Is "notorious" about to flip? That was the question that went through my mind the other day as I looked over an article that referred to someone as being a "notoriously light eater."
Hmm, is this the right word? Notoriety means "the state of being known for some unfavorable act or quality," doesn't it? Unless we're talking about eating disorders – and in this case, trust me, we're not – I'm not sure that being a light eater is exactly an "unfavorable" situation.
On the other hand, the light eater in question was the host of a TV food show, so maybe this was meant semiseriously: After all, who wants restaurant recommendations from someone who doesn't like to eat? So in a little bit of editorial diplomacy, I suggested we say that the man in question is "well known as a light eater" and leave it at that.
This little encounter did make me wonder whether the distinction between fame – being known for something good – and notoriety is being lost.
Or in other words, has the "wrong" usage overtaken the "right" one to the point that the meaning has "flipped," and we can now simply say that "notorious" means "famous," period?
In our celebrity-obsessed pop culture, it may be that there truly is no such thing as bad publicity, and so the distinction is meaningless.
For a careful writer or editor trying to connect with a mass audience, the language is full of ambiguous usages that need to be avoided or so carefully packaged with contextual clues that the chance of misunderstanding is held to a minimum.
For instance, "table," as a verb, is a common term in legislative and similar official circles: One tables a motion or a new report. It originally meant to present something for discussion, but in American usage, that "tabling" is a stalling technique; it often means to postpone indefinitely. Any publication trying to reach an international audience should try to avoid it.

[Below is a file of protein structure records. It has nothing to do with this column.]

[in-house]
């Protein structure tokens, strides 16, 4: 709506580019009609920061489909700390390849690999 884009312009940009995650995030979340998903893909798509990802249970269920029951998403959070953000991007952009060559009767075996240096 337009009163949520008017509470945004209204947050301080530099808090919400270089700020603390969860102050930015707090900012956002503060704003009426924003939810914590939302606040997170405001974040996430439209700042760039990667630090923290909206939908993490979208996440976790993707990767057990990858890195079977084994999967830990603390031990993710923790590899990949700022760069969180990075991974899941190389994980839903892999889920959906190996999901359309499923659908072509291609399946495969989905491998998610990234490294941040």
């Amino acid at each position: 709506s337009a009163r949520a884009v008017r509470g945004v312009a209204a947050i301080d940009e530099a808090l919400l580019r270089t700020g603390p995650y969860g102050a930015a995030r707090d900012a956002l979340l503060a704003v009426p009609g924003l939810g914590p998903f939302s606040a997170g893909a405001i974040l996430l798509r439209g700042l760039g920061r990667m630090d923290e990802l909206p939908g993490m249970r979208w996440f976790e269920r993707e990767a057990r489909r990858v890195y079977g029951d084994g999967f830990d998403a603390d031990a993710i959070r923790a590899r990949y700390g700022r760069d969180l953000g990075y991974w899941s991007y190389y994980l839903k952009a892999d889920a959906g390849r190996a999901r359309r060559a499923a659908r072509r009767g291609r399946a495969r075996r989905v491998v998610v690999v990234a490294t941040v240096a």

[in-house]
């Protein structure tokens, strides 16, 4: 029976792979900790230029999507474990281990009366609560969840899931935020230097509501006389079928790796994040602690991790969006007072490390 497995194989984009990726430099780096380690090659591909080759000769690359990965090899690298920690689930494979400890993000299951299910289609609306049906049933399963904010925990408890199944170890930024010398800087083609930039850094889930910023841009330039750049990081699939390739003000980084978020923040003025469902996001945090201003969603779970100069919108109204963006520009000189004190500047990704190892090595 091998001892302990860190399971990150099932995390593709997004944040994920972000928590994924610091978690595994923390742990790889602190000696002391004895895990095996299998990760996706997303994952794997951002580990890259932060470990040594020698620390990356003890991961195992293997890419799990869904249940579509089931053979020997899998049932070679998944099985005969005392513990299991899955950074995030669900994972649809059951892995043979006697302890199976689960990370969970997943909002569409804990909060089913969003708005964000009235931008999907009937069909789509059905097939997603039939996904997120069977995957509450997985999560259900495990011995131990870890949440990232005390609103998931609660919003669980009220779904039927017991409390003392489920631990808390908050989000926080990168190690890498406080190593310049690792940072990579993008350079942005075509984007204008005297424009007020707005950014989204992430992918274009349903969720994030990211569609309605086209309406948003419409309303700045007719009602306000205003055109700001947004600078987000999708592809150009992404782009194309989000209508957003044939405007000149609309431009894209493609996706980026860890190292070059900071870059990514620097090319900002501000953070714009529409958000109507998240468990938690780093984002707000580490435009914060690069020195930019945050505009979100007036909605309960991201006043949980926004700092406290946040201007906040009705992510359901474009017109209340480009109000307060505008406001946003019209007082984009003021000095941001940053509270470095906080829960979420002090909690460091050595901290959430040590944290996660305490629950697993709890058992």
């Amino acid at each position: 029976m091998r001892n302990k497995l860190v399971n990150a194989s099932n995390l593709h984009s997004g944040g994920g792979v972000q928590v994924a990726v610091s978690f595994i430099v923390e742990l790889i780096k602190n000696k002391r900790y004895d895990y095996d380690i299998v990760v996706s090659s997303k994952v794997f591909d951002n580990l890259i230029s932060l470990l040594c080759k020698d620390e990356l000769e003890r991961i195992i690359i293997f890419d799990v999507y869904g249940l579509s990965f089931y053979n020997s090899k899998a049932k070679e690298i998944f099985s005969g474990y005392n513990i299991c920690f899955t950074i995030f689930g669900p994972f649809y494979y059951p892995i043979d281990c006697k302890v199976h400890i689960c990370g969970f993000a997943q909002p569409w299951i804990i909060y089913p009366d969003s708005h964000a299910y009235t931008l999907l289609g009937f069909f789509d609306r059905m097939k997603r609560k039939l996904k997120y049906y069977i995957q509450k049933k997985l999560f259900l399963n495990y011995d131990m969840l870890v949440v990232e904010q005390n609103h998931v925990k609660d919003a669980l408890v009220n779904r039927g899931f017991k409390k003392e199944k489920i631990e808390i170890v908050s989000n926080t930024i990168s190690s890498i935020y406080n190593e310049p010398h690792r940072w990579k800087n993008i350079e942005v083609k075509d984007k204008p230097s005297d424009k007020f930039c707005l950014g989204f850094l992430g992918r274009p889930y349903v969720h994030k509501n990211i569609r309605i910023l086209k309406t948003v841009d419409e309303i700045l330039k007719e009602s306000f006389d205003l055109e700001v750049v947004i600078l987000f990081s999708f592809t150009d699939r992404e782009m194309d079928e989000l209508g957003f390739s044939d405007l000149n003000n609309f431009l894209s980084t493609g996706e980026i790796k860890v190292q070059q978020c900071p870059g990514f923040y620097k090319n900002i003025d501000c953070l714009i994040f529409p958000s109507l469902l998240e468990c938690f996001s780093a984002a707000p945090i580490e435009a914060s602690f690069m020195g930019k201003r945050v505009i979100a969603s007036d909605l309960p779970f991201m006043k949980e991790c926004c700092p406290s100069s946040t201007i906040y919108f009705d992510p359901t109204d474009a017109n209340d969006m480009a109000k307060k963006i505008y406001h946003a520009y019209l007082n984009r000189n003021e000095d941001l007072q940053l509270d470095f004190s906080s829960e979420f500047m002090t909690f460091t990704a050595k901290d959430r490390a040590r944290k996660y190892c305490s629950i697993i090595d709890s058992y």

Similarly, some style guides advise against using "biweekly" in favor of "every two weeks" (or twice a week instead of "semiweekly"). The new hire who hears from the human resources office that he's to be paid "biweekly" and thinks that means a check on both Wednesday and Friday afternoons is headed for trouble.
As for "notorious," a little quick Googling suggests that the two most salient appearances of the word on the pop-cultural horizon are as the title of a 1946 Alfred Hitchcock movie and as the name of a hip-hop superstar mysteriously murdered in Los Angeles in 1997, Notorious B.I.G.
The latter, in particular, suggests that the idea that "notoriety" equals "bad fame" is pretty well fixed, but I may be bringing a lot of middle-class hang-ups to the discussion. The late Notorious B.I.G. lives on in his music.
And as for the Hitchcock flick: It's about how government agents try to get Ingrid Bergman, who has taken to drink after her father's conviction for treason against the United States, to spy on her dad's Nazi friends in South America. It's a classic favorite, and it may have left whole generations thinking that if Bergman was "notorious," it wasn't a bad thing to be, especially if Cary Grant was involved.
A quick look at "notoriety" on Onelook.com suggests that the "bad fame" sense is the accepted usage. And it has been that way since the 17th century. But the original meaning of "notorious" was not negative. It simply meant "well known."
Sometimes two forks of a river flow together again downstream. Sometimes a distinction in meaning – often somewhat arbitrary anyway – gets lost and nobody misses it.
We aren't there yet with "notorious." But we may get there.
• This weekly column appears with links at http://weblogs.csmonitor.com/verbal_energy.